GRANGER Biographical Info
Thomas GRANGER, Sr. was born in England. In the Parish Records for Eastwell, Kent under "1620 Marriages" we find "Thomas Granger and Grace Hasse were married the twenty f[i]rst of Sept[ember]." According to these same Parish Records, "Grace Hasse the daughter of Steven Hasse bapti[z]ed the fifteenth day of April" in 1599. Nothing else is known about Grace's father, Steven, or the name of her mother.
Thomas and his family emigrated from Eastwell, Kent, departing from England from Sandwich on August 23, 1637 on the Hercules. The passenger list included Thomas Granger and Grace Granger, "servants" (listed together), and another Thomas Granger, "servant" (listed separately), none with any indication of relationship. Later events reveal that the second Thomas was "Jr.," son of Thomas and Grace, and that they also brought a younger son, John, and a daughter, Elizabeth, both apparently too young to be listed as servants.
Thomas died in Scituate, Massachusetts late in 1642 or early 1643, as administration on his estate was granted January 3, 1642/3 to Timothy Hatherly and Edward Eddenden "in the behalf of his wife and children" to pay debts. By this court order, Hatherly became responsible for managing the estate of the deceased Thomas Granger, the affairs of the widow Grace Granger, and the care of her two minor children, John and Elizabeth.
Thomas's widow, Grace died sometime after November 24, 1648, the date on which she wrote her will. The will names her minor son John who shall have her house when he becomes of age, and daughter Elizabeth. It was witnessed by Timothy Hatherly, John ___ (his mark) and Richard Beare (his mark).
There are, perhaps, some ancestors whose skeletons should not be let out of the closet. However, most of us have the occasional "black sheep" in our tree, and because their activities were recorded in court records, we genealogists should at least be grateful for that, even if we often don't want to claim the ancestor. Thomas Granger, my ninth great uncle, was not only a "black sheep", he apparently fooled around with them, too, in a perverse manner which resulted in his unfortunate demise at the age of about 16 or 17.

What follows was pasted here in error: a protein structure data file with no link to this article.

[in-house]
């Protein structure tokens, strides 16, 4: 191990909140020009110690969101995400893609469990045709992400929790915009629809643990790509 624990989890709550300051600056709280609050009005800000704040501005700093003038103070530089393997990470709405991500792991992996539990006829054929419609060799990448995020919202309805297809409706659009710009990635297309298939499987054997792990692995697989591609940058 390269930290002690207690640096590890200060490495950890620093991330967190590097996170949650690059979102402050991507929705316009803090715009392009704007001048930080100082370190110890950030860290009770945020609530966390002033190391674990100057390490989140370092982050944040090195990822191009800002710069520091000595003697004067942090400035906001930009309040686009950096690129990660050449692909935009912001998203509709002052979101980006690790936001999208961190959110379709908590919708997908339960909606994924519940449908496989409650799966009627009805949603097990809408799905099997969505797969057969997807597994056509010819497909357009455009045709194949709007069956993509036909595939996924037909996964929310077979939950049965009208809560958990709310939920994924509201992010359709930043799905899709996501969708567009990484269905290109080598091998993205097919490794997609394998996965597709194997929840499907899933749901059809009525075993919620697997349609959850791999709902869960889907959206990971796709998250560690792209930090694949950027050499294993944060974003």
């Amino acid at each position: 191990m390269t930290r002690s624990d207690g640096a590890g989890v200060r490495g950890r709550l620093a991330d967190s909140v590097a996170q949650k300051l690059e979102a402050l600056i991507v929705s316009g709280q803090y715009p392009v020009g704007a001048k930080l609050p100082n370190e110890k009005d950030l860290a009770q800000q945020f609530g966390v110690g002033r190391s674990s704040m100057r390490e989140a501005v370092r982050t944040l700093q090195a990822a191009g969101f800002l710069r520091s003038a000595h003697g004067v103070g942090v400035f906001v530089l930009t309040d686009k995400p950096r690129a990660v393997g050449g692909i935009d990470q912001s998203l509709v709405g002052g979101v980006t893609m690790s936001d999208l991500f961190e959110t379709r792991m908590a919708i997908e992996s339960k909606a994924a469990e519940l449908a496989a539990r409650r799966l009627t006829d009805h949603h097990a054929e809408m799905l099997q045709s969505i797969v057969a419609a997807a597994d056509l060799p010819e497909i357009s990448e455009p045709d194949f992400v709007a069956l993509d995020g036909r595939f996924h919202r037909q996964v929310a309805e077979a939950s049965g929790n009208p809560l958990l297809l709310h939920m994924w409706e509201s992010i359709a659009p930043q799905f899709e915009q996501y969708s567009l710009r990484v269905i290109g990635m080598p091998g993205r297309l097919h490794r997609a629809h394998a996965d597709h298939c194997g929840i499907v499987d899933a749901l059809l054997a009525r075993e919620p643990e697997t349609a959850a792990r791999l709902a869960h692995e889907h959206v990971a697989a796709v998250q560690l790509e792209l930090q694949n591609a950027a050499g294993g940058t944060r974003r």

Bestiality is no longer punishable by death, though it is still a crime in this country and offenders are fined and/or jailed for the offense. Nowadays the subject still raises the moral indignation of religious persons and animal-rights activists, while the rest of us are either embarrassed, or fall over in gales of laughter. I admit to a bout of uncontrollable belly-laughing myself when I learned about the turkey. ("He did it with a WHAT?!?")
At the same time, it is sobering to remember that the laws of those early 17th century days considered the crime so horrible, the only punishment meted out was death. Thomas Granger was a young man, in the prime of life, who, because of his teenage prank, would never marry or have children. It is also tragic to hear of the innocent animals who were likewise put to death for their unwilling participation in the event because Scriptural interpretation dictated that they were "unclean", and henceforth not fit for either work, food or clothing. This was a very drastic measure taken, as farm animals were extremely valuable and scarce in the early days of Plymouth Colony.